Allerton Mauleverer, Yorkshire, England. Further historical information.



ALLERTON MAULEVERER, a parish-town, in the upper-division of Claro; (the seat of the Right Hon. Lord Stourton) 4½ miles E. of Knaresborough, 5 from Wetherby, 7 from Boroughbridge, 13½ from York. Pop. including Hopperton, 276, which being united, form a township. The Church is a perpetual curacy, dedicated to St. Martin, in the deanry of Boroughbridge, diocese of Chester, value, p.r. ~£28. Patron, Lord Stourton.

The following 3 paragraphs were written by John Harris in 2005 for Genuki to attempt clarify the mis-information about the Mauleverer family:

Allerton Mauleverer was for about six hundred years the seat of the Mauleverer family. Although many sources asserted that the family came over with William the Conqueror, this is now believed to be based on a forged family tree of 1591 (note 1), and in fact the first documentary reference to Mauleverers in England occurs in about 1105 (note 2). At that time Richard Mauleverer was already the lord of the manor of Allerton, holding it in sub-tenancy from a fellow Norman, Robert de Brus of Skelton. It is believed that both de Brus and Mauleverer were closely associated with the court of Henry I (1100-1135), and probably supported him in his wars against Robert de Curthose, his elder brother. The sub-tenancy eventually became a heritable property, which the family were able to enhance by judicious marriages. Branches of the family, which one researcher characterizes as being in the "middle ranks of the gentry", took up properties at Arncliffe, Letwell and Settrington (note 3). The family provided three sheriffs of York, which office was the major representative of royal power in the north. In the civil wars of the seventeenth century Thomas Mauleverer raised two regiments of soldiers to support the Cromwellian armies, and signed the death warrant of Charles I. He was made a Baronet in 1640, and fortunately died before the restoration of the monarchy, thus avoiding execution with the other signatories of the death warrant. The last of the male line to occupy Allerton Hall was Sir Richard Mauleverer (V) who died in 1713 (note 3).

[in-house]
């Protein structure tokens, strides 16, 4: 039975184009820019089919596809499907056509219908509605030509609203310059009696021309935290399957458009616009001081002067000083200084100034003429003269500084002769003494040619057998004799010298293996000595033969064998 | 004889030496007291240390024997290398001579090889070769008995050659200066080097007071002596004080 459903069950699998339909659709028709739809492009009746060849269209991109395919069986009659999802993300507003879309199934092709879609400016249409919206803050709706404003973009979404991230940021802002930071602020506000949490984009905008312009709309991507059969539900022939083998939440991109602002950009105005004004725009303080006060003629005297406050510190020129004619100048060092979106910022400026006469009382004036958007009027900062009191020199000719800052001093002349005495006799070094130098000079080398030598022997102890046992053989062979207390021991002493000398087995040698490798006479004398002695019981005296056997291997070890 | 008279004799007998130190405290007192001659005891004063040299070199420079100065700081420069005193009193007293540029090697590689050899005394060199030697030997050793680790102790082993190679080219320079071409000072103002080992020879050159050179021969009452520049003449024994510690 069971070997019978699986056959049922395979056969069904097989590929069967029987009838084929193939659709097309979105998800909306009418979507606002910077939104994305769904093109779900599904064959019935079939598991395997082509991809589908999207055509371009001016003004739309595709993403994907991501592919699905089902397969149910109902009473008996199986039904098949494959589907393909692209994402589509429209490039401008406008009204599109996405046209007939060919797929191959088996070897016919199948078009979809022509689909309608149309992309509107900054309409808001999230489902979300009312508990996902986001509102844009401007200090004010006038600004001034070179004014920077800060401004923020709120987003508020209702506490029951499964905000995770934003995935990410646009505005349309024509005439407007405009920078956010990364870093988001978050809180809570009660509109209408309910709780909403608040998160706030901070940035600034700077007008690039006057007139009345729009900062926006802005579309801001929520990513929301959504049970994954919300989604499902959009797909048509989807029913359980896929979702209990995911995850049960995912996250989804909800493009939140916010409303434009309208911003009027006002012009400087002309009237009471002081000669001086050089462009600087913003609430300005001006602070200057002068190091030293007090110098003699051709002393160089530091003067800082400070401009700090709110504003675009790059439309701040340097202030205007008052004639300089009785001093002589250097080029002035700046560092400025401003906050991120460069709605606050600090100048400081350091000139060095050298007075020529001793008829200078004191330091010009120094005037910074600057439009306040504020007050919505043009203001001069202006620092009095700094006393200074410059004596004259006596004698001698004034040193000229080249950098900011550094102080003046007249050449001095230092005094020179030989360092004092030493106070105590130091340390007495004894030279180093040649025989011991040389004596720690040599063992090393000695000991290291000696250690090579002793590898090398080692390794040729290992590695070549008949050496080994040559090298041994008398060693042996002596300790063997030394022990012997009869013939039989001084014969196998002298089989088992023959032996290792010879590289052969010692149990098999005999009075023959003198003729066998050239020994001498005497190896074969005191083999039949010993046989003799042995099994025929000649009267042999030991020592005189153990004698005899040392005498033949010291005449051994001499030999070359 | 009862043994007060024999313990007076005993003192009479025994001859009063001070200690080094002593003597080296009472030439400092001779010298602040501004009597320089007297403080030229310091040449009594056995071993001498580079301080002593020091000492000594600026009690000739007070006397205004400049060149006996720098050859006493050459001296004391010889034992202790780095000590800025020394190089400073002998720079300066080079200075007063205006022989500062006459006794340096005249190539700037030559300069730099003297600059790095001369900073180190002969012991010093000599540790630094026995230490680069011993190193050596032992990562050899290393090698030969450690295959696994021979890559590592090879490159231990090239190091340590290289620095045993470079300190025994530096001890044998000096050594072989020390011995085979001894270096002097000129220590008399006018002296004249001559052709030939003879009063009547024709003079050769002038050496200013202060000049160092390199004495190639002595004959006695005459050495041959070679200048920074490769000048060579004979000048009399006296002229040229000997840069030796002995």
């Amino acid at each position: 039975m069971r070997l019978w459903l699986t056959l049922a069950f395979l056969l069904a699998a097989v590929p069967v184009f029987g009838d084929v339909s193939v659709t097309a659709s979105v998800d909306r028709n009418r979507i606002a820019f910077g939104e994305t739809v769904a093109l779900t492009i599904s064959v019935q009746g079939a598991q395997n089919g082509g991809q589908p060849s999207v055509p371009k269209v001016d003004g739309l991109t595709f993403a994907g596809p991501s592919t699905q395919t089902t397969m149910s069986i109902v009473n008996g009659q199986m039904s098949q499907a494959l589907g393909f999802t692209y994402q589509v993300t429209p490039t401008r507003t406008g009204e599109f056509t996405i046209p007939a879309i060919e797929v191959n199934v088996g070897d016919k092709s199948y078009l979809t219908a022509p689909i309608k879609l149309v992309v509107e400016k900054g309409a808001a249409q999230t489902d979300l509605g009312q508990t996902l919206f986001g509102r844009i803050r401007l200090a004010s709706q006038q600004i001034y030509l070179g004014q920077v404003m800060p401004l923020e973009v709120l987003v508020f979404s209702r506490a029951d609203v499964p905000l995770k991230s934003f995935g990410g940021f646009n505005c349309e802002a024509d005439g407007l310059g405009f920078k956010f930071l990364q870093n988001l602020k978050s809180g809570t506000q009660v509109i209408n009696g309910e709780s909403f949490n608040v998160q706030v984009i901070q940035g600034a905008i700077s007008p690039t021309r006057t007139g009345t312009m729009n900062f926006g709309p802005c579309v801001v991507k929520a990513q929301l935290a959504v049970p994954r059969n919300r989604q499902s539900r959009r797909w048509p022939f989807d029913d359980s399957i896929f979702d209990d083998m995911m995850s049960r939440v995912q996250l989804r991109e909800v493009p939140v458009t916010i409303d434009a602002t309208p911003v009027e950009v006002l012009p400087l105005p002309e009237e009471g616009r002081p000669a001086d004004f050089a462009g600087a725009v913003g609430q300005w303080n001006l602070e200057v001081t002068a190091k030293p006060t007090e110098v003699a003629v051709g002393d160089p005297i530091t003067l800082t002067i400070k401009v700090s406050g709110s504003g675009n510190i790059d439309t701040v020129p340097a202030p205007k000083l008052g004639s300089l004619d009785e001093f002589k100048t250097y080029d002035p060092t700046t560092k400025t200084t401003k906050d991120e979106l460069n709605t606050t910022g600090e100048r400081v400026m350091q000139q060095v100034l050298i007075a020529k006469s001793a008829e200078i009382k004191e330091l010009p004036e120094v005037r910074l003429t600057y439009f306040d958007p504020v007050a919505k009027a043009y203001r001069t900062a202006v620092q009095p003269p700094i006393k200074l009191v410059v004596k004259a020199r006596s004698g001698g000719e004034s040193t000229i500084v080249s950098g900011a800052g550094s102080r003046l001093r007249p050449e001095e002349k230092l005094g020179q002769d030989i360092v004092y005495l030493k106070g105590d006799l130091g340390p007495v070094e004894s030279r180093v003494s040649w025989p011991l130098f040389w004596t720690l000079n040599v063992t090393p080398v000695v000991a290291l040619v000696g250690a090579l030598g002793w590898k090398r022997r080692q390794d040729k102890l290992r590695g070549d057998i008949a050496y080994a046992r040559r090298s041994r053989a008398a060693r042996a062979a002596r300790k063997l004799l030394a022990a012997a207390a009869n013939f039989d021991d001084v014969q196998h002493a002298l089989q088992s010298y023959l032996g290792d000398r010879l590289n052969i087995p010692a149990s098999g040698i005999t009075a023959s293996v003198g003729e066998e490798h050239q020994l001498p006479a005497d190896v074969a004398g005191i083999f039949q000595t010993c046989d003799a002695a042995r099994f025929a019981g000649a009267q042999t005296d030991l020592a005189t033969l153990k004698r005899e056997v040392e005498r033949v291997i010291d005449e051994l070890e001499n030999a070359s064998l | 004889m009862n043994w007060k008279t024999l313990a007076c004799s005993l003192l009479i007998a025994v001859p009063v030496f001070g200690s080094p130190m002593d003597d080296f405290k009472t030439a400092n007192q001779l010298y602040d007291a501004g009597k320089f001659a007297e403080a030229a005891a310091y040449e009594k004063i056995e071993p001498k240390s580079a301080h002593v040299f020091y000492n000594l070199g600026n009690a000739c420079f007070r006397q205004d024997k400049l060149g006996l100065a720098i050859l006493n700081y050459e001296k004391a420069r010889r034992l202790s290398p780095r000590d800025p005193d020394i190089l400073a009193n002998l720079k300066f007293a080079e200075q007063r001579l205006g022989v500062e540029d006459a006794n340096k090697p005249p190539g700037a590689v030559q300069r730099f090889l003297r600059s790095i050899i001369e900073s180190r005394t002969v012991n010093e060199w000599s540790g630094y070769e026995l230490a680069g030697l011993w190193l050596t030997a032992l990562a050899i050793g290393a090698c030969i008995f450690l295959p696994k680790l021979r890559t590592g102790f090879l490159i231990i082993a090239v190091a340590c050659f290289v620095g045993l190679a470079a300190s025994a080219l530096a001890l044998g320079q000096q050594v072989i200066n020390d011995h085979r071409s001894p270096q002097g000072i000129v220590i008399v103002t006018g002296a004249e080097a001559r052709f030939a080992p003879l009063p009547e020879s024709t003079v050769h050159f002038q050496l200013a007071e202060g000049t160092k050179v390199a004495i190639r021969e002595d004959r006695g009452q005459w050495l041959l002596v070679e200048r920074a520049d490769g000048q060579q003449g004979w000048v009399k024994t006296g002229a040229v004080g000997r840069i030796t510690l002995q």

In about 1105, Richard Mauleverer (I) granted the church and some lands at Allerton to Holy Trinity Church of York and to the monks of the Benedictine Monastery of Saint Martin at Marmoutier in France. In the church there are a number of Mauleverer effigies, including that of Sir John Mauleverer who fought at the battle of Bannockburn in 1314 (note 4).

During the Second World War, Allerton Hall (aka Allerton Castle or Thornville Royal), then the home of Lord Mowbray, became the Headquarters of the Sixth Group of RAF Bomber Command which was the Royal Canadian Air Force component of the command.

Notes: (1) J Horace Round, Family Origins, London 1930, p 170
(2) W Farrer, ed. Early Yorkshire Charters, Edinburgh 1914, Vol II pp 74-77
(3) Lawrence Butler, Yorkshire Archaeological Journal, 50, 177-188
(4) Peter Armstrong, Bannockburn 1314, Osprey Publishing, 2002, p 93
[Description(s) edited from various 19th century sources by Colin Hinson © 2013]